Leonardo de Mango (Italian, 1843-1931) Le Conteur populaire, Beirut 79.5 x 99 cm. (31¼ x 39 in.)
Lot 444
Leonardo de Mango (Italian, 1843-1931) Le Conteur populaire, Beirut 79.5 x 99 cm. (31¼ x 39 in.)
Sold for £86,240 (US$ 144,953) inc. premium
Lot Details
Leonardo de Mango (Italian, 1843-1931)
Le Conteur populaire, Beirut
signed 'De Mango', dated '2 Maggio 1921' and inscribed 'Pera' l.r.
oil on canvas
79.5 x 99 cm. (31¼ x 39 in.)


  • Provenance:
    A private collection, Paris.

    Born in Bari in Italy and educated at the Academy of Fine Arts of Naples, de Mango first experienced the Orient when he travelled to Syria in 1874. He settled in Beirut and gave painting lessons at the local Jesuit College. While there, he completed a large number of canvases including landscapes and seascapes as well as paintings on religious subjects.

    Having left Beirut nine years later, de Mango lived in Egypt and Tripoli before moving to Istanbul in 1883, where he lived for almost fifty years. He ran a studio in Pera (the ancient name for Beyoglu) and frequented and held one-man shows at the Societa Operaia and the Casa d'Italia.
    As well as painting his new surroundings, de Mango often revisited his old compositions of Damascus, Beirut and Egypt, which he sold to his Levantine customers. The above subject is the most important composition of his early Beirut period, with the first version of Le conteur populaire being painted in 1882.

    Le conteur populaire depicts a storyteller, regaling the people gathered around him with tales of the legendary hero Antar. Antar was a 6th century pre-Islamic Arab warrior of half African descent, who was famous for his adventurous life and distinguished as a great poet. Antara was the son of Shaddâd, a well respected member of the tribe of 'Abs, and of Zabaibah, an African slave. He was rejected as illegitimate, but when the tribe needed his assistance to fend off another tribe in battle, Shaddâd acknowledged Antara as his son, and granted him freedom. Antara fell in love with his cousin Abla, and sought to marry her despite his status as a slave. Antara's poems tell of his adventures in battle and in love. They are published in Wilhelm Ahlwardt's The Diwans of the six ancient Arabic Poets (London, 1870).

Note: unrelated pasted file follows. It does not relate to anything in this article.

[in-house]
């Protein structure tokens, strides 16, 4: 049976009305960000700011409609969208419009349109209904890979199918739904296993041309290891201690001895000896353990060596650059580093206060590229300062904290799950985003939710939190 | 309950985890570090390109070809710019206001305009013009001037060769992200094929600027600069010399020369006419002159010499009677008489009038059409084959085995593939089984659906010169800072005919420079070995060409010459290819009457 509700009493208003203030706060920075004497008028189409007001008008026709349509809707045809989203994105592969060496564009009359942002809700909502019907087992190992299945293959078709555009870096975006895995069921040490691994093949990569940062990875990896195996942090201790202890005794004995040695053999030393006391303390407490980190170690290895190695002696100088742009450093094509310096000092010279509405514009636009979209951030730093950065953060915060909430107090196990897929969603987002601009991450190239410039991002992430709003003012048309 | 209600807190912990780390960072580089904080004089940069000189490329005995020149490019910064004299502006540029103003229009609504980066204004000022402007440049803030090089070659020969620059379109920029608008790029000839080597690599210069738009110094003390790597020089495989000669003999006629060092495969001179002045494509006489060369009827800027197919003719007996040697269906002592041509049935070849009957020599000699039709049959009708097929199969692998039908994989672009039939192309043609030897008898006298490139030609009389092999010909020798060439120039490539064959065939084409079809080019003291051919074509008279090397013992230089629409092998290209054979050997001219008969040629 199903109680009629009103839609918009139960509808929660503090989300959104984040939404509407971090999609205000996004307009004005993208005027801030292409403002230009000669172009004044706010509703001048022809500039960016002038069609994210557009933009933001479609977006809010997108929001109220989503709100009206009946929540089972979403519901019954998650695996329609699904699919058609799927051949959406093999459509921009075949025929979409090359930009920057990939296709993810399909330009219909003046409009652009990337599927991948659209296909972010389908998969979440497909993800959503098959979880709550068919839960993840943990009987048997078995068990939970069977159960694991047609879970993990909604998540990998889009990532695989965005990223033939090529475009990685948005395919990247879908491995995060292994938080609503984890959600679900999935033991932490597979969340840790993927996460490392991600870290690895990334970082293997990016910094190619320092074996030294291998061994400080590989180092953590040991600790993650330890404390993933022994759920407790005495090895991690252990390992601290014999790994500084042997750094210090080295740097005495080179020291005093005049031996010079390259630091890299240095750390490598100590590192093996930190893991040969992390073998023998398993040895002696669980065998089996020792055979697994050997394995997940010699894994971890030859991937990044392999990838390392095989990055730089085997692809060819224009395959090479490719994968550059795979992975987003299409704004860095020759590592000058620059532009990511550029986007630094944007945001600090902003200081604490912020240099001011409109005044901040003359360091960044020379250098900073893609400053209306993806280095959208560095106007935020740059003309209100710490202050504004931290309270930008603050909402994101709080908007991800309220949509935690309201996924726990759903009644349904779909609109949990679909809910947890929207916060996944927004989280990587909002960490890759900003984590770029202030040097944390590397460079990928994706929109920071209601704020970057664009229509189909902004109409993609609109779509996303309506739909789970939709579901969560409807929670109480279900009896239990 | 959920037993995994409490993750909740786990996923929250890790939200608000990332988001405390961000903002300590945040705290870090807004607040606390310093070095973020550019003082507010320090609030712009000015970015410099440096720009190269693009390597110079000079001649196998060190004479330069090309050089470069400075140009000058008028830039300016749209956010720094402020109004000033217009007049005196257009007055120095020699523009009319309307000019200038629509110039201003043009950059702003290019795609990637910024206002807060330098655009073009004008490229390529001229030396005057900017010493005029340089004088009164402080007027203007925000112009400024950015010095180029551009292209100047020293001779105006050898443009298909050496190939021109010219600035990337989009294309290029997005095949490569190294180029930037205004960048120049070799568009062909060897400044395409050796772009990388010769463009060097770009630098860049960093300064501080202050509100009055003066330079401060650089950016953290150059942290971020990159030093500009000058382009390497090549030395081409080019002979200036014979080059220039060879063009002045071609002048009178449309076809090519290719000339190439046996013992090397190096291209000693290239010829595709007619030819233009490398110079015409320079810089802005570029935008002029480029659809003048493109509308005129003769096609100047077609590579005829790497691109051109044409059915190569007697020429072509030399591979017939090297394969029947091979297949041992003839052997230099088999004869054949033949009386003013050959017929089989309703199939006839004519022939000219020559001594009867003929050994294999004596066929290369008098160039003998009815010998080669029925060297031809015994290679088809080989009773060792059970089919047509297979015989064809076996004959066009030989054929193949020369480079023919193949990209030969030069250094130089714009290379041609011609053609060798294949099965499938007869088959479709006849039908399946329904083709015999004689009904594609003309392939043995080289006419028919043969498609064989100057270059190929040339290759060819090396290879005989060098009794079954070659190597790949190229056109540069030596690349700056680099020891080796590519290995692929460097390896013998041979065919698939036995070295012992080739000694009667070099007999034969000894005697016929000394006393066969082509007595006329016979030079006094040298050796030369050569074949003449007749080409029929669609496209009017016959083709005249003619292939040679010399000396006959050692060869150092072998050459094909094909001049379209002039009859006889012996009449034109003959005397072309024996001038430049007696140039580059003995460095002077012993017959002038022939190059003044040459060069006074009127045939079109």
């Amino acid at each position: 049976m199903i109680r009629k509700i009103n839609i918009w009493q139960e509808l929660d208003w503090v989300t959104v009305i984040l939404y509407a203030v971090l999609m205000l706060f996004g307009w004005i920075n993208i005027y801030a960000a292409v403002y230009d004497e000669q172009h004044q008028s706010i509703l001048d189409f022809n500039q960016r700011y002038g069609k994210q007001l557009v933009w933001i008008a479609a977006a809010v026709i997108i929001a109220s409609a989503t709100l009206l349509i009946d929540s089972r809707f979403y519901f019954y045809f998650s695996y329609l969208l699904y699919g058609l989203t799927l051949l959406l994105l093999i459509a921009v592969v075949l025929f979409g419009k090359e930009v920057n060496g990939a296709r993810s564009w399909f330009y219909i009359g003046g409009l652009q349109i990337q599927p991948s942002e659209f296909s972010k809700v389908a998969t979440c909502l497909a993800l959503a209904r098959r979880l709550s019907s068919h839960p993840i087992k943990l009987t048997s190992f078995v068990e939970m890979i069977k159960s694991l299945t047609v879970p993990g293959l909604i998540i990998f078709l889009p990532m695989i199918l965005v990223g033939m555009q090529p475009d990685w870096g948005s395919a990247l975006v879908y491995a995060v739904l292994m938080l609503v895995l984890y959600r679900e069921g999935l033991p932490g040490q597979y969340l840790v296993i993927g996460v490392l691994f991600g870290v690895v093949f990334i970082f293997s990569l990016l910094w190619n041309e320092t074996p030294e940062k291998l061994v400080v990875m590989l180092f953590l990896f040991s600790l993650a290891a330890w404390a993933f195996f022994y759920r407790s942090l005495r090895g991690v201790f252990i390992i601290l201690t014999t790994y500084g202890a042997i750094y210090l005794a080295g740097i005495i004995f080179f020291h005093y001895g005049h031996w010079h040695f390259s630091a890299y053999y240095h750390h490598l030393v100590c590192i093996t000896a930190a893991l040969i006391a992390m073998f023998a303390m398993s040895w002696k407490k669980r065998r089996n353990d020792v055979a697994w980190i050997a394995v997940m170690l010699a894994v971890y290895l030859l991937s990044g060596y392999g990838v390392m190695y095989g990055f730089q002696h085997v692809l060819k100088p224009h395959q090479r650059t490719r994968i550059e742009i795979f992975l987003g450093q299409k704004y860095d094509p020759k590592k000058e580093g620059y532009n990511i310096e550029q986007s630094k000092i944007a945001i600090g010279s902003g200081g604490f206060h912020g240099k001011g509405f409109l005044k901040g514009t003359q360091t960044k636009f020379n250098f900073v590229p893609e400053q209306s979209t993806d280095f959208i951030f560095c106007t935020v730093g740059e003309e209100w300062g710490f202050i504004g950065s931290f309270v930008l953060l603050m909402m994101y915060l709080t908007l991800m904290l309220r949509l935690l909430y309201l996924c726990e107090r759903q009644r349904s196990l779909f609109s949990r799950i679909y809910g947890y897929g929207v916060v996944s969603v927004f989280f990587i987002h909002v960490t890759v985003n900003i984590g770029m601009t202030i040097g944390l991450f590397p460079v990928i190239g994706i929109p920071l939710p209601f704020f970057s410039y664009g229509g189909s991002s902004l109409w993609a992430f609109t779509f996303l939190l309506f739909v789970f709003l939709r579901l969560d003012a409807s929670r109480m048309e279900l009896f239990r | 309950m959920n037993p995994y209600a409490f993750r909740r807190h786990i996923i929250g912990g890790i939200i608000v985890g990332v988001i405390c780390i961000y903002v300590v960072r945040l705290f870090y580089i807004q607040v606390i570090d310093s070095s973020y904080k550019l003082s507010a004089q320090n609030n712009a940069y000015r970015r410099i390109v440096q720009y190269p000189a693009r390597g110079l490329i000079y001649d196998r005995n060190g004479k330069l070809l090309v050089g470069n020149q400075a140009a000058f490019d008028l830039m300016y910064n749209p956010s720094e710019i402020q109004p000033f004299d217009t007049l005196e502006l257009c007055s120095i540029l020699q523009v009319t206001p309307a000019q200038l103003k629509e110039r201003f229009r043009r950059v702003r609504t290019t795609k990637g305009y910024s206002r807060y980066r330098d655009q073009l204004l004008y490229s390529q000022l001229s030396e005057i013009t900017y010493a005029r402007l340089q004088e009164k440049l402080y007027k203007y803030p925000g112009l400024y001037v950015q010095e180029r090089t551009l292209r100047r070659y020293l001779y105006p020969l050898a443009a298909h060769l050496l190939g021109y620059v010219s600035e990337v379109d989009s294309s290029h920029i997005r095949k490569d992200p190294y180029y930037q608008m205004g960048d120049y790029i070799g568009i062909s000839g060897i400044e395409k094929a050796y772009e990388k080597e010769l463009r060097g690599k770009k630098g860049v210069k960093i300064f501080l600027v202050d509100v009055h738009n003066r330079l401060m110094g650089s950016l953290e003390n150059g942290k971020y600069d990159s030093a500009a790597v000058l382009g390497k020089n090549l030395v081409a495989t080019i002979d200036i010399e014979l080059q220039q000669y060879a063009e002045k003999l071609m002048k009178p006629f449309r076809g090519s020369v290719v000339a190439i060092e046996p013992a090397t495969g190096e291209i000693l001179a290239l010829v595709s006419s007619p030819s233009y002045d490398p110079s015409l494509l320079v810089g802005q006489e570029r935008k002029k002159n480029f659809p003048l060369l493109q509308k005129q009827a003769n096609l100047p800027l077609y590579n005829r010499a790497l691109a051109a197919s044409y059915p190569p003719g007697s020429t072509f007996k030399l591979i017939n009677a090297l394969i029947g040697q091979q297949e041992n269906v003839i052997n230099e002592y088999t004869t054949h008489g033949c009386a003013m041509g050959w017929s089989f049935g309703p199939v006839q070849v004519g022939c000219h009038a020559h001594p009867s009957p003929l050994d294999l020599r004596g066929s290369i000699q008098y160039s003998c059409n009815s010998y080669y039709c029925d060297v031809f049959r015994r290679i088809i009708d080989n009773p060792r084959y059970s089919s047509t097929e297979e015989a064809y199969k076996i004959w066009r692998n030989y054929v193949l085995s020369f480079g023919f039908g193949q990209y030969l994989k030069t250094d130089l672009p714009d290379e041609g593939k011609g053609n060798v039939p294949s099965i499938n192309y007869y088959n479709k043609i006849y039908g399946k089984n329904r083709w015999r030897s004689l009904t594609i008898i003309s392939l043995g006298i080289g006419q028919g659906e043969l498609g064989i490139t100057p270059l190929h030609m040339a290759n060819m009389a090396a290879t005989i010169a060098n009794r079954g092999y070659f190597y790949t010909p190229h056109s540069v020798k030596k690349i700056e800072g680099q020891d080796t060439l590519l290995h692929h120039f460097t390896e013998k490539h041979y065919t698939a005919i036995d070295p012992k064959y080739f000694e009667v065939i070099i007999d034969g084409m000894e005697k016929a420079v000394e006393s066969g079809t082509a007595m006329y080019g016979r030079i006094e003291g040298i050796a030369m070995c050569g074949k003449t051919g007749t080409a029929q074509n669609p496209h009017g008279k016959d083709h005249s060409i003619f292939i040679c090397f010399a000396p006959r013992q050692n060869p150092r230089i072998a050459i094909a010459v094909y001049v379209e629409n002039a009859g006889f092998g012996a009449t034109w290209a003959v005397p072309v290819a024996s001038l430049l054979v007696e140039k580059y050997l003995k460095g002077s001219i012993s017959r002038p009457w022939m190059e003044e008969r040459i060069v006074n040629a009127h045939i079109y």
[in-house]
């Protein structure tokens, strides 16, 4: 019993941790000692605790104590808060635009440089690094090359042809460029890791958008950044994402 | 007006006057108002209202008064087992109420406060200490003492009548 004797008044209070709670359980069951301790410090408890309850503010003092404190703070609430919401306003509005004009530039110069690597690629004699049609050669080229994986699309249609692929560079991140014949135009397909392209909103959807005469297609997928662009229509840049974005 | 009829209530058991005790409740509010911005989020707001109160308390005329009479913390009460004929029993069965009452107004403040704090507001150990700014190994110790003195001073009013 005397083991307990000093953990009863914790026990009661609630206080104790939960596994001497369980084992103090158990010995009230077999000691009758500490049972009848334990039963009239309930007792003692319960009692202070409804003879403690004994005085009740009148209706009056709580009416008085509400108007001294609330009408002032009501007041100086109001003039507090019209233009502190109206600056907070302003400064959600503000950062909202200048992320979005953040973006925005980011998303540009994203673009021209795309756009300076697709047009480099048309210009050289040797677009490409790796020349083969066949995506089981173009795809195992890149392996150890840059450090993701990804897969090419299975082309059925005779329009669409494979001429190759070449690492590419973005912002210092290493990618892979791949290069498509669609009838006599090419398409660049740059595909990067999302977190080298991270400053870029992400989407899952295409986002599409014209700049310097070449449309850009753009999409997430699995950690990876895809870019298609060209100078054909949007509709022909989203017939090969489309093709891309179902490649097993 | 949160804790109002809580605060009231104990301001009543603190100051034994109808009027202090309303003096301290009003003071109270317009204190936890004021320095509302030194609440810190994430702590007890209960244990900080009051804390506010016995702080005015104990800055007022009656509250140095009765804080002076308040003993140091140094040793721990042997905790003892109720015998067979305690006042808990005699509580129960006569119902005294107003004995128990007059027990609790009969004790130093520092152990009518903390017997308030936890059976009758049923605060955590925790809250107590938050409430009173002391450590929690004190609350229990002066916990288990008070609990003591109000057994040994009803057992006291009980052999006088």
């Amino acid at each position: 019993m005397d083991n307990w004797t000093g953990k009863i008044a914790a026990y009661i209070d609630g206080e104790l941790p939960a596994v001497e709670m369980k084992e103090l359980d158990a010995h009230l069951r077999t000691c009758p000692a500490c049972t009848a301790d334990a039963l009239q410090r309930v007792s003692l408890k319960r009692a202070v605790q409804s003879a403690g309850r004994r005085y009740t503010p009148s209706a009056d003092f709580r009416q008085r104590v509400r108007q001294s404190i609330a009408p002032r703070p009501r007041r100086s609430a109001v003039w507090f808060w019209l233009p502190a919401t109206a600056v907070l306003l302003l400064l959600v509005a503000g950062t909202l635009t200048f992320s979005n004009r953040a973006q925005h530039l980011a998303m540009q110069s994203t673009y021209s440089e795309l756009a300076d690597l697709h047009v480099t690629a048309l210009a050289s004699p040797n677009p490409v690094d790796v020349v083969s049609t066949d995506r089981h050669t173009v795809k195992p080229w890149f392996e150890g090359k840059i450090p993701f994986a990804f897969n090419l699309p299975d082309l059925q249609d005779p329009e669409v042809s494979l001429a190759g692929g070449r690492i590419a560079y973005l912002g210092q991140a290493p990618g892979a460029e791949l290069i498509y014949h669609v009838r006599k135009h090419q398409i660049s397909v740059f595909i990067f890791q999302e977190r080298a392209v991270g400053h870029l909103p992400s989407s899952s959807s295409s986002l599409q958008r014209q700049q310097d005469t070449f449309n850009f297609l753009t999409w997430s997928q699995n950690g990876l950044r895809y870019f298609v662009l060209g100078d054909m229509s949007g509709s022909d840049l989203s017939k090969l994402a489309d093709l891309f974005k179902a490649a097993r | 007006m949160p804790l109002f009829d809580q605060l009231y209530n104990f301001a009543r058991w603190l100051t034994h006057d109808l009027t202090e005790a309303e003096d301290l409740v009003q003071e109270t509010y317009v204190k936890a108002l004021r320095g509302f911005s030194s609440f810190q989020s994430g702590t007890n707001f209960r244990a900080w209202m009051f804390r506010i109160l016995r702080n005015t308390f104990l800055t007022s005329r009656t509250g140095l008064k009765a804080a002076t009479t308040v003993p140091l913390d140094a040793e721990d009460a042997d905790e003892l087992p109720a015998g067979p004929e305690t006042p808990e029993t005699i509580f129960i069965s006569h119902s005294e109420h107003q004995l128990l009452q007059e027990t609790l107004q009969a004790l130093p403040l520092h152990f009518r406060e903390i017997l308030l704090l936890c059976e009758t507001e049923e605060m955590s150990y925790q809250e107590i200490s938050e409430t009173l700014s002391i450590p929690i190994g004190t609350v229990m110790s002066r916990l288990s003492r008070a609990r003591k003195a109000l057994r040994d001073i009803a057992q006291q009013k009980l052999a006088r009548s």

The 1882 version of the above work (41 x 53 cm.) was exhibited in 2005-2006 as part of the Leonardo de Mango exhibition at the Dolmabahce Palace in Istanbul and then at the Pinacoteca Provinciale di Bari, and was organised by the Turkish Department of National Palaces.

    We are grateful to Erol Makzume, author of Leonardo de Mango: An Orientalist in Beyoðlu’, for his assistance in this catalogue entry.

    D. Paulvé & M. Chesnais, Les Mille et une Nuits (Paris, 2004) illus. pg.12.